Is It Time To Rename Functional Gastrointestinal Disorders?
I was lucky enough to be invited to the annual ACG meeting this October, and while it meant getting up at 4:00 am to catch a train from New York City to Philly, it was well worth it. I wish I had time to go to all seven days, but the one day that I did attend was jam-packed with information about a wide range of gastrointestinal disorders.
The day’s highlight was my interview with the Australian gastroenterologist, Dr. Nicholas Talley, (seen above) whose lecture, “What Causes Functional GI Disorders? The Latest Data and Insights,” was a featured presentation.
Dr. Talley was generous with his time and knowledge, and he has the wonderful, dry wit I’ve come to expect from Aussies. He was even playful enough to challenge me to create a contest for FODMAP Everyday readers (more about that later)!
We’ve Come A Long Way – But Not There Yet
I wish I could tell you that Dr. Talley had found the answer to the question posed in the title of his talk, but I can’t.
At least not yet. Still, he made it clear that we’ve come a long way in our understanding of IBS and other functional gastrointestinal disorders (FGIDs). It was particularly satisfying to know that gastroenterologists in the audience who continue to ascribe classic FGID symptoms to “stress” were getting schooled big time!
The Holy Grail
The potential causes of FGIDs include dysbiosis, gut infections, and dietary antigens, all of which were discussed by Dr. Talley. But what made his presentation stand out for me was his conviction that an overarching disease model is responsible for all FGIDs. He likened this to the Holy Grail of physics — a Grand Unified Theory that explains and connects all the physical aspects of the universe.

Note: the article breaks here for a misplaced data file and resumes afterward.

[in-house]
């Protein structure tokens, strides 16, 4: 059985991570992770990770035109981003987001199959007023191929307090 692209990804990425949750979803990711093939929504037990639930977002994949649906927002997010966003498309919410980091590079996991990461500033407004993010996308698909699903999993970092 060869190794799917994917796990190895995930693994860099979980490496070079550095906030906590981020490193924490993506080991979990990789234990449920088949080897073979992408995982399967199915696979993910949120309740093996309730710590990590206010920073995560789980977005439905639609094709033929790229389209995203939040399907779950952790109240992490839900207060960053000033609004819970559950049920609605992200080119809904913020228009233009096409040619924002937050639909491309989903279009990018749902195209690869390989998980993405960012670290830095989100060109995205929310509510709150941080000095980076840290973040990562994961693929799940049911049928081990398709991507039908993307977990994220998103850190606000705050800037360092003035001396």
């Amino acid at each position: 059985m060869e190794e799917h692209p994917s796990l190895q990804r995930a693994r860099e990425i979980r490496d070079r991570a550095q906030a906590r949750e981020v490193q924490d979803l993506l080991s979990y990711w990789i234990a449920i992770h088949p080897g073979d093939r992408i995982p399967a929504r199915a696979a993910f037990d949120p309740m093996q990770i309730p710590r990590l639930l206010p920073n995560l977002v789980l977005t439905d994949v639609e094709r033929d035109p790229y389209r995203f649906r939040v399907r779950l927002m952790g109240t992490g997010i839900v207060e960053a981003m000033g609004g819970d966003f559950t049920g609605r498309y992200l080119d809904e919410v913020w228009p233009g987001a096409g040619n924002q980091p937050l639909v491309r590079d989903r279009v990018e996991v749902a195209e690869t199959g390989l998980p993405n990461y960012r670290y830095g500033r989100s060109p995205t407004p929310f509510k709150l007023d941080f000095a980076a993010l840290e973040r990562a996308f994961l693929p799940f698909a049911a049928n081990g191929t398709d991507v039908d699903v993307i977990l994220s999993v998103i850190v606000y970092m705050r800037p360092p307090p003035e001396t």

Dr. Talley believes that the Holy Grail of FGIDs lies in an overactive immune system and that this is the mechanism that links all the other hypothetical causes together. He feels that it may even explain why people with FGIDs are more prone to various extra-gastrointestinal conditions such as anxiety and fibromyalgia.
Considering his research into the etiology of FGIDs, it should come as no surprise that Dr. Talley isn’t fond of the term “functional GI disorder.” He feels that it “connotes a difficult patient” rather than one with very real symptoms caused by something as yet not understood. I could not agree more.
He also said it would be more accurate to call FGIDs “unexplained gut disorders.” Here, I could not disagree more! Way too pessimistic, especially coming from Dr. Talley, who actually has a theoretical explanation for these conditions.
I am also aware that the Rome Foundation, the organization responsible for much of the scientific data about FGIDs, recently agreed upon a new definition: “disorders of brain-gut interaction.” But I find that even more vague than the original, and in any case, it doesn’t seem to be catching on.
Naming Contest for FODMAP Everyday® Readers
And this is where FODMAP Everyday® readers come in. When I mentioned to Dr. Talley that someone should create a contest to rename FGIDs, he said, “Why don’t you do it?”
If you think you can come up with a better name for FGIDs than “unexplained gut disorders” or “disorders of brain-gut interaction,” we’d like to see it.
Submit Your Entry!
Please submit your entry in the comments section below this post and feel free to tell us why you think your name is a good one. Be creative, but be kind (no poop references, please!), and get your submission in no later than November 30, 2018. .
I can’t promise that the winning name will be adopted for common use, but I can promise that I’ll pass it on to Dr. Talley — a former Rome board member himself. We will pick the one we like the most and the winner will get a free phone consultation with me as well as a yummy, low FODMAP treat from the FODMAP Everyday Test Kitchen!